Are we all victims of cause and effect?
Answer by Shaun Williamson
In ‘Philosophical Investigations’ Wittgenstein poses the question ‘What is the difference between raising my arm in the air and my arm going up in the air?’ He also suggests as an answer to this question: ‘The absence of surprise’.
If my arm goes up in the air just by itself then I would be surprised and if this happened repeatedly I would also be disturbed and would probably consult a doctor and a neurologist to find out why this was happening. I would certainly regard myself as a victim of cause and effect.
However if my arm only goes up in the air when I raise my arm in the air then I am not disturbed and I do not regard myself as being a slave to causality.
Humans use this ordinary way of classifying their actions as either voluntary or involuntary or coerced (if someone is holding a gun to our head) and they find this way of classifying actions useful and essential to human life.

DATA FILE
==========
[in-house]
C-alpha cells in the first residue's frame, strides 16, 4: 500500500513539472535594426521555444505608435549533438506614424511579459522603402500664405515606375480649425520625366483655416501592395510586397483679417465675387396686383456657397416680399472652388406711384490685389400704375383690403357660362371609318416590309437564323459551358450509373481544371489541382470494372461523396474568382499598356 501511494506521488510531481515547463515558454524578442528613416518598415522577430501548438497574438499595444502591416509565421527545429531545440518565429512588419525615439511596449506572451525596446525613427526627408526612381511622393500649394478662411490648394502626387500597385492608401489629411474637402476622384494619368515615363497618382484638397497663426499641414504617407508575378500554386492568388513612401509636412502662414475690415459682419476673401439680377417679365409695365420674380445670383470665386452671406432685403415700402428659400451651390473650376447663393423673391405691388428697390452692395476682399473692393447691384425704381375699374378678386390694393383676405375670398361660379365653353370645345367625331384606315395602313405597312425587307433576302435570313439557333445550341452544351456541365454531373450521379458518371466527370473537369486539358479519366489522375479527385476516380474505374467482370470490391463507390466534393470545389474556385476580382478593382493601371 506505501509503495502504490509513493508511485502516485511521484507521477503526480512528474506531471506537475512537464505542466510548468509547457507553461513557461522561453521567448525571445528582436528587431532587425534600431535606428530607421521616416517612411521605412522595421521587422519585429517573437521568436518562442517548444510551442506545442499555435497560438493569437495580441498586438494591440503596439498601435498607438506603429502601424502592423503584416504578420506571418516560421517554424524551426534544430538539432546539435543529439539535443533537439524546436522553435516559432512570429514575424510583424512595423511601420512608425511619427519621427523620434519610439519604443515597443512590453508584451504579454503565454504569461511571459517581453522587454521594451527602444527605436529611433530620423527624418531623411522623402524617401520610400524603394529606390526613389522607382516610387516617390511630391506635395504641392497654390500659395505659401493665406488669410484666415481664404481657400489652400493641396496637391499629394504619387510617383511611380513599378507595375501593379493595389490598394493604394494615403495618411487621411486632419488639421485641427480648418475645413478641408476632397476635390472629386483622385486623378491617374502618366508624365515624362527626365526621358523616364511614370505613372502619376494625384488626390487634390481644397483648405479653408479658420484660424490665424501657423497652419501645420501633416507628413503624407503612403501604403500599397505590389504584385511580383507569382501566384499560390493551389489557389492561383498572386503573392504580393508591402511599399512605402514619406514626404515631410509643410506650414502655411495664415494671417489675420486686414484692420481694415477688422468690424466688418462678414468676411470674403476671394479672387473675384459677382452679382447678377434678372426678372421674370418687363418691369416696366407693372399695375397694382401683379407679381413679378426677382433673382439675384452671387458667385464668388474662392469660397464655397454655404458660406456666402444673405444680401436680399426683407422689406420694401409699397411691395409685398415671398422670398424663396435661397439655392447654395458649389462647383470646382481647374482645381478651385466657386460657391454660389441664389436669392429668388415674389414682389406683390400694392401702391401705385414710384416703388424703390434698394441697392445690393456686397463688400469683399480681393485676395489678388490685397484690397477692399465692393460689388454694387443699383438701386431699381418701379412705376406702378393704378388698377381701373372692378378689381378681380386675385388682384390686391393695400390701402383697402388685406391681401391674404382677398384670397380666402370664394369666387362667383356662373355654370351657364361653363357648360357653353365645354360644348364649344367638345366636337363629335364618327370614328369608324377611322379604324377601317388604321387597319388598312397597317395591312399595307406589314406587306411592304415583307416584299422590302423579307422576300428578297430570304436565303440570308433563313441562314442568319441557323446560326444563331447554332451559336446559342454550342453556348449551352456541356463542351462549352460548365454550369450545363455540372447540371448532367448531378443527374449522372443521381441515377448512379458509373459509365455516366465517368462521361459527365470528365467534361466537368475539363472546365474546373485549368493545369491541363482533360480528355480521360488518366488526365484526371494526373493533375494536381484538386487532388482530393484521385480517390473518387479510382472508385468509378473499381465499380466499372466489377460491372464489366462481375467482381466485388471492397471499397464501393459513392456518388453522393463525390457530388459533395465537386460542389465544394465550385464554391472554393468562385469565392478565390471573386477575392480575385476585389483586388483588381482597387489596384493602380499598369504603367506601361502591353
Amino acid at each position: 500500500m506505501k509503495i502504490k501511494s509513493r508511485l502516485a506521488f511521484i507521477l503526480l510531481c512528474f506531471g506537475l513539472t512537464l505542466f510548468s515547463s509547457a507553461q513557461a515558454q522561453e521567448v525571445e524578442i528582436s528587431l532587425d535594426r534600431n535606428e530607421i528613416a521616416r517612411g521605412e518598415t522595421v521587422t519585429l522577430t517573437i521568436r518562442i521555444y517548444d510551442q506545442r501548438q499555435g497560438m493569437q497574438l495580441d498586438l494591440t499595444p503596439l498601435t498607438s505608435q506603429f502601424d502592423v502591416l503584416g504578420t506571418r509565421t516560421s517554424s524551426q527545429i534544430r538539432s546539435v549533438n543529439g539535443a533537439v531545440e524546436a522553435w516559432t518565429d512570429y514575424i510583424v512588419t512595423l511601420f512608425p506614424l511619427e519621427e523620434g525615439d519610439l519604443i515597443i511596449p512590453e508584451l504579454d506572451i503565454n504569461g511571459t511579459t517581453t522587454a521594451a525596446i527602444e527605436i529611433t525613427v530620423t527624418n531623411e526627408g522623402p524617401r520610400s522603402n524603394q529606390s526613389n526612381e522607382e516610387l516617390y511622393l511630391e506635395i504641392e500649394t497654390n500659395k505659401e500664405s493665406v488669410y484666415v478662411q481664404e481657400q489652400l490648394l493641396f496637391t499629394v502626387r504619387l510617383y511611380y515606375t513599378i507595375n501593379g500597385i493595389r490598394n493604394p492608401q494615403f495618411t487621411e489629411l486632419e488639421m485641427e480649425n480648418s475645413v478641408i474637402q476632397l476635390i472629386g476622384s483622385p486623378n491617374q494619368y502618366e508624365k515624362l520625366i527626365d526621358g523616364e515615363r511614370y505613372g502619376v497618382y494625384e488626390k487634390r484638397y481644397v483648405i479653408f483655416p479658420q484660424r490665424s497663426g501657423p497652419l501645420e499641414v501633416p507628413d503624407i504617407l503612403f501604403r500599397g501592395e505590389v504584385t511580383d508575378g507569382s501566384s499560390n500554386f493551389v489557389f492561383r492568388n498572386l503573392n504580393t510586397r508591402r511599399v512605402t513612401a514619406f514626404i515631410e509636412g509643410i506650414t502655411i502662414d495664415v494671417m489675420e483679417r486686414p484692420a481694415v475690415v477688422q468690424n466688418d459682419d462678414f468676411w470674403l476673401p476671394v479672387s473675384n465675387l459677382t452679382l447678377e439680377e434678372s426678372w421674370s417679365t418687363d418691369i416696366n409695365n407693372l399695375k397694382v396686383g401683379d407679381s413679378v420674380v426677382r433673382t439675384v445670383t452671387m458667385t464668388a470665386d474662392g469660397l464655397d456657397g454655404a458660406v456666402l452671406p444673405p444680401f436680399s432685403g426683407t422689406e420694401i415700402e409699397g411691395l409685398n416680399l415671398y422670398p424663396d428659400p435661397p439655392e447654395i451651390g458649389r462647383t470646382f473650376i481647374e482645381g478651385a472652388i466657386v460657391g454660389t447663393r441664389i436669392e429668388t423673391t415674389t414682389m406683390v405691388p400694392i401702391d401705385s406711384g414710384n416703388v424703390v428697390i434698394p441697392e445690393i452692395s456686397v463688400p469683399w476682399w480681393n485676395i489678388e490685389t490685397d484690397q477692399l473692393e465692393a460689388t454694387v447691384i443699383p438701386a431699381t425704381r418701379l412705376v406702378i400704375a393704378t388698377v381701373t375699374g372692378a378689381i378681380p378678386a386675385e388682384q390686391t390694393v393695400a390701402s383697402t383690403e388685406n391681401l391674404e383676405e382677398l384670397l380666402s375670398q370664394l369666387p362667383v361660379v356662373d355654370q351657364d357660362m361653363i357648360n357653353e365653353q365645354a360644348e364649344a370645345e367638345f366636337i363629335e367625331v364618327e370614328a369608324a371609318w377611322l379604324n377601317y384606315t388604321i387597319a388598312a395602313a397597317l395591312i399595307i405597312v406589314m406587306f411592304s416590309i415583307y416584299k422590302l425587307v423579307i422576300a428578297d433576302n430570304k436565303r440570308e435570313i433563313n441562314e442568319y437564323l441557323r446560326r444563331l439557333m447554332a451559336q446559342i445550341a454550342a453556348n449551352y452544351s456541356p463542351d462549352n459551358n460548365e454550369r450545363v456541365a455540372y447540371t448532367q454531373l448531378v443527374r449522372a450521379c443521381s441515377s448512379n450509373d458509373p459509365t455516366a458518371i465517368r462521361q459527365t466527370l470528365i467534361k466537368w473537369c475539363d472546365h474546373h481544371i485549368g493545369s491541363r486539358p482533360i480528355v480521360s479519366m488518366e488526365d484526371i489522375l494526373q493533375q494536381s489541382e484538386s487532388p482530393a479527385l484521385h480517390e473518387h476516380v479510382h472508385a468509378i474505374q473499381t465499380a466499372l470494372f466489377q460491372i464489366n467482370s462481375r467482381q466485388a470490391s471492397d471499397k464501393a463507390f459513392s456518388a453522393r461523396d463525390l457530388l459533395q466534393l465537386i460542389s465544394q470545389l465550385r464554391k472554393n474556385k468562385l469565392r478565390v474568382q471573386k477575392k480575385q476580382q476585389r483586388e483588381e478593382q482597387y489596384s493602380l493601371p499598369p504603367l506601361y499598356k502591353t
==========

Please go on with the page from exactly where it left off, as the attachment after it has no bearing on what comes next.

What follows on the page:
Humans are physical material beings composed of atoms etc. So they are subject to the same laws of causality as any other physical thing but this doesn’t make them a slave to causality.
In the same way we expect certain actions such as breathing to be automatic and involuntary. If we we had to make a conscious effort to breathe then again we would soon be consulting the doctor and the neurologist.
It is only in Philosophy that we are tempted to think that because all human actions are subject to the laws of cause and effect that this means we must all be slaves to cause and effect.